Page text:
4. Goussé, Marion & Jacquemet, Nicolas & Robin, Jean-Marc, 2017. "Household labour supply and the marriage market in the UK, 1991-2008," Labour Economics, Elsevier, vol. 46(C), pages 131-149.
    5. Eugene Choo & Shannon Seitz & Aloysius Siow, 2008. "Marriage matching, risk sharing and spousal labor supplies," Working Papers tecipa-332, University of Toronto, Department of Economics.
    6. Baranov, Victoria & de Haas, Ralph & Grosjean, Pauline, 2018. "Men. Roots and Consequences of Masculinity Norms," Other publications TiSEM 6fa57f55-71bb-42c4-8cc4-d, Tilburg University, School of Economics and Management.
    7. Pamela Giustinelli, 2011. "Group Decision Making with Uncertain Outcomes: Unpacking Child-Parent Choices of High School Tracks," Working Papers 2011-030, Human Capital and Economic Opportunity Working Group.
    8. Zvi Eckstein & Osnat Lifshitz, 2015. "Household Interaction And The Labor Supply Of Married Women," International Economic Review, Department of Economics, University of Pennsylvania and Osaka University Institute of Social and Economic Research Association, vol. 56(2), pages 427-455, May.
    9. Olivier Bargain & Miriam Beblo & Denis Beninger & Richard Blundell & Raquel Carrasco & Maria-Concetta Chiuri & François Laisney & Valérie Lechene & Nicolas Moreau & Michal Myck & Javier Ruiz-Castillo , 2006. "Does the Representation of Household Behavior Matter for Welfare Analysis of Tax-benefit Policies? An Introduction," Review of Economics of the Household, Springer, vol. 4(2), pages 99-111, June.
    10. Almudena Sevilla-Sanz, 2007. "Division of Household Labor and Cross-Country Differences in Household Formation Rates," Economics Series Working Papers 325, University of Oxford, Department of Economics.
    11. Del Boca, Daniela & Flinn, Christopher J., 2014. "Household behavior and the marriage market," Journal of Economic Theory, Elsevier, vol. 150(C), pages 515-550.
    12. Gigi Foster & Leslie S. Stratton, 2018. "Do significant labor market events change who does the chores? Paid work, housework, and power in mixed-gender Australian households," Journal of Population Economics, Springer;European Society for Population Economics, vol. 31(2), pages 483-519, April.
    13. Joni Hersch, 2013. "Opting out among women with elite education," Review of Economics of the Household, Springer, vol. 11(4), pages 469-506, December.
    14. Brighita Negrusa & Sonia Oreffice, 2010. "Quality Of Available Mates, Education, And Household Labor Supply," Economic Inquiry, Western Economic Association International, vol. 48(3), pages 558-574, July.
    15. Volker Meier & Helmut Rainer, 2012. "Beyond Ramsey: Gender-Based Taxation with Non-Cooperative Couples," CESifo Working Paper Series 3966, CESifo.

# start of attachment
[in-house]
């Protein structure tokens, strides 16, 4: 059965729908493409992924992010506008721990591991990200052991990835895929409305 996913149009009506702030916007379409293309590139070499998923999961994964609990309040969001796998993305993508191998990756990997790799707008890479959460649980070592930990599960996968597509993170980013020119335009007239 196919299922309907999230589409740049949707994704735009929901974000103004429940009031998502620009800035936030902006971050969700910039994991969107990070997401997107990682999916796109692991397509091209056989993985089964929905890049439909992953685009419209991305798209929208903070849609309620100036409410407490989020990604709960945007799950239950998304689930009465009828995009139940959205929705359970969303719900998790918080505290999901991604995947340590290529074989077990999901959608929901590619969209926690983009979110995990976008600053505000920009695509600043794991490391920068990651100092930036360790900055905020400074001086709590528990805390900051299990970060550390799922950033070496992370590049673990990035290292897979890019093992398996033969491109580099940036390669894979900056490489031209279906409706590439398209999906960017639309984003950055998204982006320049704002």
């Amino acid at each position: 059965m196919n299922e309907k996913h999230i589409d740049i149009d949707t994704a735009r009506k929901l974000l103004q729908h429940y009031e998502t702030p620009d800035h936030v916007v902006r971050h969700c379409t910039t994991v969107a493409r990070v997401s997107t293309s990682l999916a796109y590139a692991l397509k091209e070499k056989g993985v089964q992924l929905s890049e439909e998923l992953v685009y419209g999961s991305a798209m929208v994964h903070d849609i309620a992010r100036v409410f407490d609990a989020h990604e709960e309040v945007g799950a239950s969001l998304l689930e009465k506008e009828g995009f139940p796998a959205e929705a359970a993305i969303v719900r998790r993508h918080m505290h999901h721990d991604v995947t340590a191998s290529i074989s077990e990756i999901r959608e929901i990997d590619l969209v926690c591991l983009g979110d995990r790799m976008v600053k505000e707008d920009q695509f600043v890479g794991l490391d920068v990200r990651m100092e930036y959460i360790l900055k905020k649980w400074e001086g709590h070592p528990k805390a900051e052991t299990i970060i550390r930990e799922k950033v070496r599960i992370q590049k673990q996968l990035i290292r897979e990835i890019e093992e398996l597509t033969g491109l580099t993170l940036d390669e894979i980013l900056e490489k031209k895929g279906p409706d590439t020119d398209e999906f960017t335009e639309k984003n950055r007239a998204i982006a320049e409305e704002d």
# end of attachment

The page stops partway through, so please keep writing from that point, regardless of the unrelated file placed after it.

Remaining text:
16. Jeanne Lafortune, 2013. "Making Yourself Attractive: Pre-marital Investments and the Returns to Education in the Marriage Market," American Economic Journal: Applied Economics, American Economic Association, vol. 5(2), pages 151-178, April.
    17. Gigi Foster & Leslie Stratton, 2017. "Do Significant Labour Market Events Change Who Does the Laundry? Work, chore allocation, and power in Australian households," Discussion Papers 2017-06, School of Economics, The University of New South Wales.
    18. Joyce Wong & Raquel Fernández, 2012. "The Disappearing Gender Gap: The impact of divorce, wages, and preferences on education and women's work," 2012 Meeting Papers 176, Society for Economic Dynamics.
    19. Alessandra Voena, 2015. "Yours, Mine, and Ours: Do Divorce Laws Affect the Intertemporal Behavior of Married Couples?," American Economic Review, American Economic Association, vol. 105(8), pages 2295-2332, August.
    20. J. Emery & Ana Ferrer, 2009. "Marriage market imbalances and labor force participation of Canadian women," Review of Economics of the Household, Springer, vol. 7(1), pages 43-57, March.

    More about this item

    Keywords

    search-matching; sorting; assortative matching; collective labour supply; structural estimation;
    All these keywords.

    JEL classification:

    • C78 - Mathematical and Quantitative Methods - - Game Theory and Bargaining Theory - - - Bargaining Theory; Matching Theory
    • D83 - Microeconomics - - Information, Knowledge, and Uncertainty - - - Search; Learning; Information and Knowledge; Communication; Belief; Unawareness
    • J12 - Labor and Demographic Economics - - Demographic Economics - - - Marriage; Marital Dissolution; Family Structure
    • J22 - Labor and Demographic Economics - - Demand and Supply of Labor - - - Time Allocation and Labor Supply

    NEP fields

    This paper has been announced in the following NEP Reports:

    Statistics

    Access and download statistics

    Corrections

    All material on this site has been provided by the respective publishers and authors. You can help correct errors and omissions. When requesting a correction, please mention this item's handle: RePEc:ifs:cemmap:07/13. See general information about how to correct material in RePEc.

    For technical questions regarding this item, or to correct its authors, title, abstract, bibliographic or download information, contact: . General contact details of provider: https://edirc.repec.org/data/cmifsuk.html .

    If you have authored this item and are not yet registered with RePEc, we encourage you to do it here. This allows to link your profile to this item. It also allows you to accept potential citations to this item that we are uncertain about.

    If CitEc recognized a bibliographic reference but did not link an item in RePEc to it, you can help with this form .

    If you know of missing items citing this one, you can help us creating those links by adding the relevant references in the same way as above, for each refering item. If you are a registered author of this item, you may also want to check the "citations" tab in your RePEc Author Service profile, as there may be some citations waiting for confirmation.

    For technical questions regarding this item, or to correct its authors, title, abstract, bibliographic or download information, contact: Emma Hyman (email available below). General contact details of provider: https://edirc.repec.org/data/cmifsuk.html .

    Please note that corrections may take a couple of weeks to filter through the various RePEc services.

    IDEAS is a RePEc service hosted by the Research Division of the Federal Reserve Bank of St. Louis . RePEc uses bibliographic data supplied by the respective publishers.